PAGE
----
What begins as a sort of nonsensical child-like fairytale evolves into an examination of various portrayals of smiles in familiar portraits, such as the Mona Lisa. In her joke telling portion of the act, Fudakowski discusses the awkwardness of the relationship between comedian and audience. “I know it can be quite an awkward situation between the joke-teller and the audience because I stand here alone with my jokes and you have to suspend your disbelief until the point comes when you hear the punchline,” she says in her documentation of the performance. “But you don’t know if you’re going to know it’s the punchline, if you’re going to get it, or even if you are going to find it funny so I am going to try to help you with that.”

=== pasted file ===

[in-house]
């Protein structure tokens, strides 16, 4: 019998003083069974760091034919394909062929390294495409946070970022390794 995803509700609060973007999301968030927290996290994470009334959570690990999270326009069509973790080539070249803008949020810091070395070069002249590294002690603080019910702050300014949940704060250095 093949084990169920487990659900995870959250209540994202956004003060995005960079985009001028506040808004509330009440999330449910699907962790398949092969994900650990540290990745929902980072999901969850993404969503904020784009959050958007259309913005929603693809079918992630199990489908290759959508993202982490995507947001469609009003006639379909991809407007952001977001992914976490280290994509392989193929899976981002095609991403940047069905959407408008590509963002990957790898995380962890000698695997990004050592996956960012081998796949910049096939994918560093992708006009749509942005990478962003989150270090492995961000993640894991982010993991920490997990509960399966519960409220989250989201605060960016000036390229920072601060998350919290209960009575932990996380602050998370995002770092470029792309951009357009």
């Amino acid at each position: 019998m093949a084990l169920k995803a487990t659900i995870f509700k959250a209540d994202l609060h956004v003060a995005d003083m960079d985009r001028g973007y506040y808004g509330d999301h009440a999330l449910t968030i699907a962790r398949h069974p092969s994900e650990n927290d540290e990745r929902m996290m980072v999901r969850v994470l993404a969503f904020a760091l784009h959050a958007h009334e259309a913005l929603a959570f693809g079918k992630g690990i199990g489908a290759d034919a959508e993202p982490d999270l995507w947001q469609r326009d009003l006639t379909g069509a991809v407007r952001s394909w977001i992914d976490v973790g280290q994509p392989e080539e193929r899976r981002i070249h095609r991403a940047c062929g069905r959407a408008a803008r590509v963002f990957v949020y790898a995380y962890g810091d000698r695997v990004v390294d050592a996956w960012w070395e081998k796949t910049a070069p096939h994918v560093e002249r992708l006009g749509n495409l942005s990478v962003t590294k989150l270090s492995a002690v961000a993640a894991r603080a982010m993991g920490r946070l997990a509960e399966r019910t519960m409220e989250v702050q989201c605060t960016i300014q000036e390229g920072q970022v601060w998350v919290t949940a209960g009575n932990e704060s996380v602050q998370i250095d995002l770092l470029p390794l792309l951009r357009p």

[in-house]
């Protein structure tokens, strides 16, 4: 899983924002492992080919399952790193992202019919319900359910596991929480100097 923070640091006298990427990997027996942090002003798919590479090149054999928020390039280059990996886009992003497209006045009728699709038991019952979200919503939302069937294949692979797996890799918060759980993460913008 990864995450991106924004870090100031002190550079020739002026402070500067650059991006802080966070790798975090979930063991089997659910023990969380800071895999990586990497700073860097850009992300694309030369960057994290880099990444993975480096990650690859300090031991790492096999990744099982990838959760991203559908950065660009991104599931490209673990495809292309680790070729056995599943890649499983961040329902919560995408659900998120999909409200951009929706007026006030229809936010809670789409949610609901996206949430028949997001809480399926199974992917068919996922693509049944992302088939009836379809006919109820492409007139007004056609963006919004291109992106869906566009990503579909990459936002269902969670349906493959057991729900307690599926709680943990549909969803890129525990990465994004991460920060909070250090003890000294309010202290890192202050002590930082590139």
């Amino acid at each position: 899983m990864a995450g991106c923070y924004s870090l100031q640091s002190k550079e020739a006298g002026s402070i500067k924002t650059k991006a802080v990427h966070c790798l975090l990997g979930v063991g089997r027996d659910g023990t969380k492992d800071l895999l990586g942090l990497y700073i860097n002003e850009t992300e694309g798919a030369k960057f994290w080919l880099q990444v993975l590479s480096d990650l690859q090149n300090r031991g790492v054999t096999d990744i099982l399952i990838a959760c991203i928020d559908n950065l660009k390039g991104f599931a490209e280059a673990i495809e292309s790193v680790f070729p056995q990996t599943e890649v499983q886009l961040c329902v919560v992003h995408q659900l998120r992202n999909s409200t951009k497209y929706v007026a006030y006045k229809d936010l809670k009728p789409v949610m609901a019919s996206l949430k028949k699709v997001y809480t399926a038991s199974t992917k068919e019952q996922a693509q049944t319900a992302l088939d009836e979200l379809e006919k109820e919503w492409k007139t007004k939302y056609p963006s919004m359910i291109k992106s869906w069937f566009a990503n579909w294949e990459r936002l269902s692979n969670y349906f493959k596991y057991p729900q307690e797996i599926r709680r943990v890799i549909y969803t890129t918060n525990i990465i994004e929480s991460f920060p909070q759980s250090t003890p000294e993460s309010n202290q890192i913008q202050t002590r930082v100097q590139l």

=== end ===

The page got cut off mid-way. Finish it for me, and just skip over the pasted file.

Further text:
As her act goes on, she ultimately asks more existential questions about the nature of comedy than providing answers or opportunities for laughter. At one point, Fudakowski tells the audience: “The point of this exhibition is to make you smile.”